Symptoms, Signs, Causes, and Effects Modern life is full of hassles, deadlines, frustrations, and demands. For many people, stress is so commonplace that it has become a way of life. Stress isn’t always bad. In small doses, it can help you perform under pressure and motivate you to do your best. But when you’re constantly running in emergency mode, your mind and body pay the price.
If you frequently find yourself feeling frazzled and overwhelmed, it’s time to take action to bring your nervous system back into balance. You can protect yourself by learning how to recognise the signs and symptoms of stress and taking steps to reduce its harmful effects.
What is Stress?
Stress is a normal physical response to events that make you feel threatened or upset your balance in some way. When you sense danger – whether it’s real or imagined – the body's defenses kick into high gear in a rapid, automatic process known as the “fight-or-flight” reaction, or the stress response.
The stress response is the body’s way of protecting you. When working properly, it helps you stay focused, energetic, and alert. In emergency situations, stress can save your life – giving you extra strength to defend yourself, for example, or spurring you to slam on the brakes to avoid an accident.
The stress response also helps you rise to meet challenges. Stress is what keeps you on your toes during a presentation at work, sharpens your concentration when you’re attempting the game-winning free throw, or drives you to study for an exam when you'd rather be watching TV. But beyond a certain point, stress stops being helpful and starts causing major damage to your health, your mood, your productivity, your relationships, and your quality of life.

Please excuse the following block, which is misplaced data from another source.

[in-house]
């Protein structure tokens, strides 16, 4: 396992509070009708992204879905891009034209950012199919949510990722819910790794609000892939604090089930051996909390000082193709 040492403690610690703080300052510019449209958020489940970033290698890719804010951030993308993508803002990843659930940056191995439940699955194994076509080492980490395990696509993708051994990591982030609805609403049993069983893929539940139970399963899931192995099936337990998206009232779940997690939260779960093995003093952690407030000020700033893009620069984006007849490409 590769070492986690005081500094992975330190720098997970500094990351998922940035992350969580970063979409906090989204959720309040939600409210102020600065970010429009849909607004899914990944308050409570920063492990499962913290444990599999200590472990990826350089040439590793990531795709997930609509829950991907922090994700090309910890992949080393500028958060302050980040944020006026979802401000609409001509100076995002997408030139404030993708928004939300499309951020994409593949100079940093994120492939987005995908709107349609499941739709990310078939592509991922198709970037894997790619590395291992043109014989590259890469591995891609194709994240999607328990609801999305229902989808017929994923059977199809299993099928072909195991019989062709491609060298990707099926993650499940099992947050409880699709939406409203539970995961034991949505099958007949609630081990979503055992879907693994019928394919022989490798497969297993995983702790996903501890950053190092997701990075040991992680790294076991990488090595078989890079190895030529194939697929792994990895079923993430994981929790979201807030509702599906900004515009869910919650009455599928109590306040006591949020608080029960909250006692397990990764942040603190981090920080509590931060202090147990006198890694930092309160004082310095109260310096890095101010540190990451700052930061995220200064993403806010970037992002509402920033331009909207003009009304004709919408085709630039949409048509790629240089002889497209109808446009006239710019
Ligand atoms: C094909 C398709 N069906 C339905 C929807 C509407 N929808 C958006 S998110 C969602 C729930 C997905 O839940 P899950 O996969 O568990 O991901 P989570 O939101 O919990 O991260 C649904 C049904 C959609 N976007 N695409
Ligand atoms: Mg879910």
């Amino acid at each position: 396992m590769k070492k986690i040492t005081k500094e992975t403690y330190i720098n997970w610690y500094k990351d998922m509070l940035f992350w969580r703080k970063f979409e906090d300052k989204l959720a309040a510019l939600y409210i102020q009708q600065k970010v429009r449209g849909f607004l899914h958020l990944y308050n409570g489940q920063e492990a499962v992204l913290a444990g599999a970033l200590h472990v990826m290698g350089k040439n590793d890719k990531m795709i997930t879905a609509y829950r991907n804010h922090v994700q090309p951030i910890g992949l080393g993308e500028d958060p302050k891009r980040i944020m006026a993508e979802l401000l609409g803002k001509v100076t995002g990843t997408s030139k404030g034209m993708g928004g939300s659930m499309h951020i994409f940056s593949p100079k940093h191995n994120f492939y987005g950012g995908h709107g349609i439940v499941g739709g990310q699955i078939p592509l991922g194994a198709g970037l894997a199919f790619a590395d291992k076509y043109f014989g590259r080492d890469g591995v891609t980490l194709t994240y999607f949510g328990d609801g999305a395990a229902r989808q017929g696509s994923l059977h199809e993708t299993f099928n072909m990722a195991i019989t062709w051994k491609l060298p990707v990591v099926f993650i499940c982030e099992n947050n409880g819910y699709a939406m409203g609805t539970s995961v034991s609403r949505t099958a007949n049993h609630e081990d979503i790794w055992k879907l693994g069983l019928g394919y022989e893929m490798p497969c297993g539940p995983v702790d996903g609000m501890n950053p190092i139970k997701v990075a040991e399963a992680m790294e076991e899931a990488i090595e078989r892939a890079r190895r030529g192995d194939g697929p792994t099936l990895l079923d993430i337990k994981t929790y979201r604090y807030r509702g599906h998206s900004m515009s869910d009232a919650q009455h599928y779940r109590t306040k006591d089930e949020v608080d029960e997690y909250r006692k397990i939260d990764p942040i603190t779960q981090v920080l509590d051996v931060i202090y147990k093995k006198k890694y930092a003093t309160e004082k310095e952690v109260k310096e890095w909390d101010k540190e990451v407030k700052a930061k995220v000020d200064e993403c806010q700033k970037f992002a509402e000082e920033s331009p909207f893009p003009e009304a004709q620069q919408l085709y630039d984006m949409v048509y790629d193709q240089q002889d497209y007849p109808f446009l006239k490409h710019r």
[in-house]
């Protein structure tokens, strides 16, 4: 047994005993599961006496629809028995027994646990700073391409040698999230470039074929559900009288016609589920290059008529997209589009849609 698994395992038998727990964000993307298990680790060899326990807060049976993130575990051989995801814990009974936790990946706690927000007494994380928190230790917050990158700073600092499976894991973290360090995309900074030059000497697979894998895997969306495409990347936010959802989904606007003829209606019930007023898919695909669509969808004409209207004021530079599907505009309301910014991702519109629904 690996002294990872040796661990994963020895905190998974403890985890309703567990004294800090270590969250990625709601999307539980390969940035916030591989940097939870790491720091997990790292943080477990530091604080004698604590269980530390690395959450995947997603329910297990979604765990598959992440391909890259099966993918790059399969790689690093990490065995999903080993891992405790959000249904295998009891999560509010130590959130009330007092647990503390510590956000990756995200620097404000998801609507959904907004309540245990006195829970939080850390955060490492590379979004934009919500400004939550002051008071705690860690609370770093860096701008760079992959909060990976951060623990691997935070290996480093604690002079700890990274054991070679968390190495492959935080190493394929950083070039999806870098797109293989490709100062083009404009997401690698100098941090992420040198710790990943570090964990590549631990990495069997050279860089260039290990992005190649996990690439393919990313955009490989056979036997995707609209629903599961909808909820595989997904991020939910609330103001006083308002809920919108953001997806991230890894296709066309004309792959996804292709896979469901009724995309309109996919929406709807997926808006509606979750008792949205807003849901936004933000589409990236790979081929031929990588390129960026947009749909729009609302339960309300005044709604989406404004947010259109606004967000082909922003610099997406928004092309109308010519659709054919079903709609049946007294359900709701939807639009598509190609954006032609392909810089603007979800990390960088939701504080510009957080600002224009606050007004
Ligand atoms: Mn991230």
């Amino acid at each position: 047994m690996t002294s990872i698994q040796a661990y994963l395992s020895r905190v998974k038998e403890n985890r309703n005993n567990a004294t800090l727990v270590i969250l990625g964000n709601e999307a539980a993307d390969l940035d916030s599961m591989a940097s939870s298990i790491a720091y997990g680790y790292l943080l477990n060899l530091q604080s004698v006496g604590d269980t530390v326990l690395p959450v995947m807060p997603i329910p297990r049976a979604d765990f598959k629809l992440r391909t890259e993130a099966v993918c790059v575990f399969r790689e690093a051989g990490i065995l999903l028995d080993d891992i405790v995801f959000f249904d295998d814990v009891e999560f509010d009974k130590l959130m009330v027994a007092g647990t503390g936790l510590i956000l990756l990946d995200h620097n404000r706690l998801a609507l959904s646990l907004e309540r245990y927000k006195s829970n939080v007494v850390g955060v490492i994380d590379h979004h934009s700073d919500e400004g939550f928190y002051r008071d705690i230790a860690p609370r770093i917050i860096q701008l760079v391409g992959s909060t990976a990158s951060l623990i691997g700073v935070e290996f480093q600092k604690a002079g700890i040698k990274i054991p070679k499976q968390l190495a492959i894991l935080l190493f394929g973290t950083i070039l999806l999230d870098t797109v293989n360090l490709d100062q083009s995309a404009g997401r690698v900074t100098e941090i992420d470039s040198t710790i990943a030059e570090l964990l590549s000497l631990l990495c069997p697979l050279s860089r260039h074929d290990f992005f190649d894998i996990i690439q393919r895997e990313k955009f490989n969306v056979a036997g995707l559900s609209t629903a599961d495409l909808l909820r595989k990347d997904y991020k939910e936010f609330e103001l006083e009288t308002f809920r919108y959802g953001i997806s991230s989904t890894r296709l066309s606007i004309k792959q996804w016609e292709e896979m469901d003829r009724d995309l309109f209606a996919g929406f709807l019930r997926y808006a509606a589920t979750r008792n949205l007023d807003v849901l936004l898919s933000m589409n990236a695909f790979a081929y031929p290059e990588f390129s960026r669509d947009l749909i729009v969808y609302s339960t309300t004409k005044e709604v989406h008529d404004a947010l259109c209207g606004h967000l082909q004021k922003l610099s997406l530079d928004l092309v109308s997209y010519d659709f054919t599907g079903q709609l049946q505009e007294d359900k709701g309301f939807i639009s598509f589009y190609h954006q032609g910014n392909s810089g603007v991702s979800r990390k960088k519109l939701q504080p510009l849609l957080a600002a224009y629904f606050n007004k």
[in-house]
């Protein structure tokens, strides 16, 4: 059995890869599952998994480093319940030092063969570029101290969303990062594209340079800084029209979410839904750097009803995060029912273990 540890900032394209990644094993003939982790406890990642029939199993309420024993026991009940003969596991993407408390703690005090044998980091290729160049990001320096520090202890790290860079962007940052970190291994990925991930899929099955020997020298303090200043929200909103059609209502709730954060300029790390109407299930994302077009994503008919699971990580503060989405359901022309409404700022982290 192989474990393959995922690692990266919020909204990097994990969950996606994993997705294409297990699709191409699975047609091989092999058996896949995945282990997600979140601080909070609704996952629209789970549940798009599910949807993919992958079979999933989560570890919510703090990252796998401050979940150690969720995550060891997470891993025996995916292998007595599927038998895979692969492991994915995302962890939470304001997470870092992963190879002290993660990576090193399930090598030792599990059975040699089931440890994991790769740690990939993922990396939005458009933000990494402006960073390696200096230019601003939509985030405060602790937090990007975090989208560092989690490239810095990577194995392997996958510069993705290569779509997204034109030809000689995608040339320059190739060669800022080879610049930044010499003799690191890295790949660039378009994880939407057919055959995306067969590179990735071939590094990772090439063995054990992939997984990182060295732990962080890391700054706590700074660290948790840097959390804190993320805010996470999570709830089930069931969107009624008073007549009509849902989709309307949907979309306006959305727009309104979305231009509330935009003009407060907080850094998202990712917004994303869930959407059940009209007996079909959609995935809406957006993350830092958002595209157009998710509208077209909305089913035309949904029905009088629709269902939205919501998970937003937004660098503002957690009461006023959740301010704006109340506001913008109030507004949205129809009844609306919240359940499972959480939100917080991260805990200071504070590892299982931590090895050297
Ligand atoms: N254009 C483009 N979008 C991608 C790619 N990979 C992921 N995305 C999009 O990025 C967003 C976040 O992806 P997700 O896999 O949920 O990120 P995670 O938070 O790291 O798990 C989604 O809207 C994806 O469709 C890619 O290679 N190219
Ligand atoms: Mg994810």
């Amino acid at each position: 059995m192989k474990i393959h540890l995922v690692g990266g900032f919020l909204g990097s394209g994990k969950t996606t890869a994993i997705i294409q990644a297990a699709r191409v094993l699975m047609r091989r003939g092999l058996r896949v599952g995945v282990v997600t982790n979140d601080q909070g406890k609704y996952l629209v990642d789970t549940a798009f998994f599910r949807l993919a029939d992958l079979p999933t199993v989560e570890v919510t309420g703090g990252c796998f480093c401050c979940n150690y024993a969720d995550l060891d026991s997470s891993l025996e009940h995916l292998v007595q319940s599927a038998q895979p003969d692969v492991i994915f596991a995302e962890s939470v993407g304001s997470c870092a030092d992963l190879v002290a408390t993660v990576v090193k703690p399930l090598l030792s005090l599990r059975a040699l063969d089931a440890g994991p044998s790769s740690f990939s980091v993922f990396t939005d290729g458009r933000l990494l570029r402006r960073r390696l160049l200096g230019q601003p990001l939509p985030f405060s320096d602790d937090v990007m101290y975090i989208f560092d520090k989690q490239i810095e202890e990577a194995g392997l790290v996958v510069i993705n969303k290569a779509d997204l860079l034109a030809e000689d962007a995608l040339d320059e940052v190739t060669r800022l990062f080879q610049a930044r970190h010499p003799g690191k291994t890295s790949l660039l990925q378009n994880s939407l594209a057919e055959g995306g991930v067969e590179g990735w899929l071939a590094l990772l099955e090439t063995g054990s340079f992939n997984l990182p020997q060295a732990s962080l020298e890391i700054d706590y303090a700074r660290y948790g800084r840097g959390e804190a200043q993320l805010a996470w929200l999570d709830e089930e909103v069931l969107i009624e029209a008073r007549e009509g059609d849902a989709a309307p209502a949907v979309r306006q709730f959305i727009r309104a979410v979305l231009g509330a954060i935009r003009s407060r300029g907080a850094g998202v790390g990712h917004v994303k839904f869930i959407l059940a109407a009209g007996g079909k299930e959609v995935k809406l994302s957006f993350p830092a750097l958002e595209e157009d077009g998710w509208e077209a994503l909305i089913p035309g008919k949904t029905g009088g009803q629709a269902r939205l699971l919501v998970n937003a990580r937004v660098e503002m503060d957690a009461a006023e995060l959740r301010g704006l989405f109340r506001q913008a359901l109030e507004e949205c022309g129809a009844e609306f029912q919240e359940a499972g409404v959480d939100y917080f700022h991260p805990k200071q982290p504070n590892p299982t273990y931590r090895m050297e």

The Body’s Stress Response
When you perceive a threat, your nervous system responds by releasing a flood of stress hormones, including cortisol and adrenalin. These hormones rouse the body for instant action in response to the expected threat. This is known as the ‘fight or flight’ response which is a survival tactic of the body. Muscles tense to ensure optimum performance, the heart and lungs work extra hard to speed up the flow of blood and oxygen to the muscles and to the brain, breathing speeds up, blood pressure and pulse rate rise, and the bladder and bowels empty to make the body as light as possible.